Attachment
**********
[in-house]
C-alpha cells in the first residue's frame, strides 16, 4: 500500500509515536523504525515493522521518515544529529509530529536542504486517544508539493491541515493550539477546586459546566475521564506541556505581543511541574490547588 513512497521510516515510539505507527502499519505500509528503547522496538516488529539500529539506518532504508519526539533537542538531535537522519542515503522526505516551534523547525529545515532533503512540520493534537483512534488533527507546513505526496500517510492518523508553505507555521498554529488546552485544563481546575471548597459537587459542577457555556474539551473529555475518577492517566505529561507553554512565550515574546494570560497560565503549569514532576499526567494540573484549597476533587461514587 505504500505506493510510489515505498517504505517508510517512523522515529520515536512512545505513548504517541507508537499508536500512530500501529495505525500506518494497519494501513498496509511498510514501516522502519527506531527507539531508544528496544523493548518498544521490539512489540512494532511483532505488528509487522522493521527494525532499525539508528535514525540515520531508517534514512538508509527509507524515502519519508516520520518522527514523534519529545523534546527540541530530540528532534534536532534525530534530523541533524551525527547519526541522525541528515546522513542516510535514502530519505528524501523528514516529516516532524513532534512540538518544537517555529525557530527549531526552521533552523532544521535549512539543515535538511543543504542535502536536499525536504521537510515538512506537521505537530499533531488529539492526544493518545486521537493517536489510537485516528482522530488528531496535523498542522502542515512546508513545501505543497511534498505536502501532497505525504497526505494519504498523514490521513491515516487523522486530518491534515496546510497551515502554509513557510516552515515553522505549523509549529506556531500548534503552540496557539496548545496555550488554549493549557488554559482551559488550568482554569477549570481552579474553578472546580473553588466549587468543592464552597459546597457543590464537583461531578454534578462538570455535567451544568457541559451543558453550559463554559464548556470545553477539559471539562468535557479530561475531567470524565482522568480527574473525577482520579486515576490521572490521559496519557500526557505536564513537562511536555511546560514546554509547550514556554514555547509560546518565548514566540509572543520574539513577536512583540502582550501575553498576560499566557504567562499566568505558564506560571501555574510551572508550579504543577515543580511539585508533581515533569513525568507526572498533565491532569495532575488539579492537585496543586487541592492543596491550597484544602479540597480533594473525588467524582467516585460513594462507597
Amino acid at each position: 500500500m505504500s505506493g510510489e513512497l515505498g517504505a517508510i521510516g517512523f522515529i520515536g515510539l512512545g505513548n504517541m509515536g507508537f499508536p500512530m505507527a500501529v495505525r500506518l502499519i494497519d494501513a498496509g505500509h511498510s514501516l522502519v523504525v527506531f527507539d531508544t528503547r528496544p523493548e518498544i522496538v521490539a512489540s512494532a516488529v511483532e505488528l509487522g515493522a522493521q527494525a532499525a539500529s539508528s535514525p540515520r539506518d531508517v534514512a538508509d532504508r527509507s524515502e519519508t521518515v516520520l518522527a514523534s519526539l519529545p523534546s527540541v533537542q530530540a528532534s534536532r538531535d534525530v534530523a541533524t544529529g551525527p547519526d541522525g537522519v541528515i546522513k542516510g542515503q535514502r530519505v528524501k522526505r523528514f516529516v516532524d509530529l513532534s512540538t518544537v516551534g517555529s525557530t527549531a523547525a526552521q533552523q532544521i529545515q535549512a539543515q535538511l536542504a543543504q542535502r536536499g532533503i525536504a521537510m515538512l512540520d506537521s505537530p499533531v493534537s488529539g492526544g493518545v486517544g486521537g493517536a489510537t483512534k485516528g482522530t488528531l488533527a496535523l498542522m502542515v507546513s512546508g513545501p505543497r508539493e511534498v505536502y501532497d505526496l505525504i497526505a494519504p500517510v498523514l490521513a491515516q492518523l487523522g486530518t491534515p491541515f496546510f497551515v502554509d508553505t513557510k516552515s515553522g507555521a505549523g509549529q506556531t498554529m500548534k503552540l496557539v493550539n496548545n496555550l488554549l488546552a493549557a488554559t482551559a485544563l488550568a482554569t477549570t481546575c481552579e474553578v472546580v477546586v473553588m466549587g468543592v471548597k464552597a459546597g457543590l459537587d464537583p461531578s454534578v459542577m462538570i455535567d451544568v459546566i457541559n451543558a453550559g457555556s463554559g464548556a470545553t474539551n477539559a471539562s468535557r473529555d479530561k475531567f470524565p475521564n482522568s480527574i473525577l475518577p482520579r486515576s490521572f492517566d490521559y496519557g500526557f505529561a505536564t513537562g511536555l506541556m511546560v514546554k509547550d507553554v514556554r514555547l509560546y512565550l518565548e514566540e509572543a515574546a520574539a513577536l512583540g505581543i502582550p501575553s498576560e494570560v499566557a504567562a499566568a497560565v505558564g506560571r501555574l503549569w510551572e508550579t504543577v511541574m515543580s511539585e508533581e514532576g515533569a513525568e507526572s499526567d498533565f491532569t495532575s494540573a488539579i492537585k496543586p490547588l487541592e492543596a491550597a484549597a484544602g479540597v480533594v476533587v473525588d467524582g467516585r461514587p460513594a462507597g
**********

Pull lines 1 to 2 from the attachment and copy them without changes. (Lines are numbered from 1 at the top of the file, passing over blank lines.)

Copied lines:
[in-house]
C-alpha cells in the first residue's frame, strides 16, 4: 500500500509515536523504525515493522521518515544529529509530529536542504486517544508539493491541515493550539477546586459546566475521564506541556505581543511541574490547588 513512497521510516515510539505507527502499519505500509528503547522496538516488529539500529539506518532504508519526539533537542538531535537522519542515503522526505516551534523547525529545515532533503512540520493534537483512534488533527507546513505526496500517510492518523508553505507555521498554529488546552485544563481546575471548597459537587459542577457555556474539551473529555475518577492517566505529561507553554512565550515574546494570560497560565503549569514532576499526567494540573484549597476533587461514587 505504500505506493510510489515505498517504505517508510517512523522515529520515536512512545505513548504517541507508537499508536500512530500501529495505525500506518494497519494501513498496509511498510514501516522502519527506531527507539531508544528496544523493548518498544521490539512489540512494532511483532505488528509487522522493521527494525532499525539508528535514525540515520531508517534514512538508509527509507524515502519519508516520520518522527514523534519529545523534546527540541530530540528532534534536532534525530534530523541533524551525527547519526541522525541528515546522513542516510535514502530519505528524501523528514516529516516532524513532534512540538518544537517555529525557530527549531526552521533552523532544521535549512539543515535538511543543504542535502536536499525536504521537510515538512506537521505537530499533531488529539492526544493518545486521537493517536489510537485516528482522530488528531496535523498542522502542515512546508513545501505543497511534498505536502501532497505525504497526505494519504498523514490521513491515516487523522486530518491534515496546510497551515502554509513557510516552515515553522505549523509549529506556531500548534503552540496557539496548545496555550488554549493549557488554559482551559488550568482554569477549570481552579474553578472546580473553588466549587468543592464552597459546597457543590464537583461531578454534578462538570455535567451544568457541559451543558453550559463554559464548556470545553477539559471539562468535557479530561475531567470524565482522568480527574473525577482520579486515576490521572490521559496519557500526557505536564513537562511536555511546560514546554509547550514556554514555547509560546518565548514566540509572543520574539513577536512583540502582550501575553498576560499566557504567562499566568505558564506560571501555574510551572508550579504543577515543580511539585508533581515533569513525568507526572498533565491532569495532575488539579492537585496543586487541592492543596491550597484544602479540597480533594473525588467524582467516585460513594462507597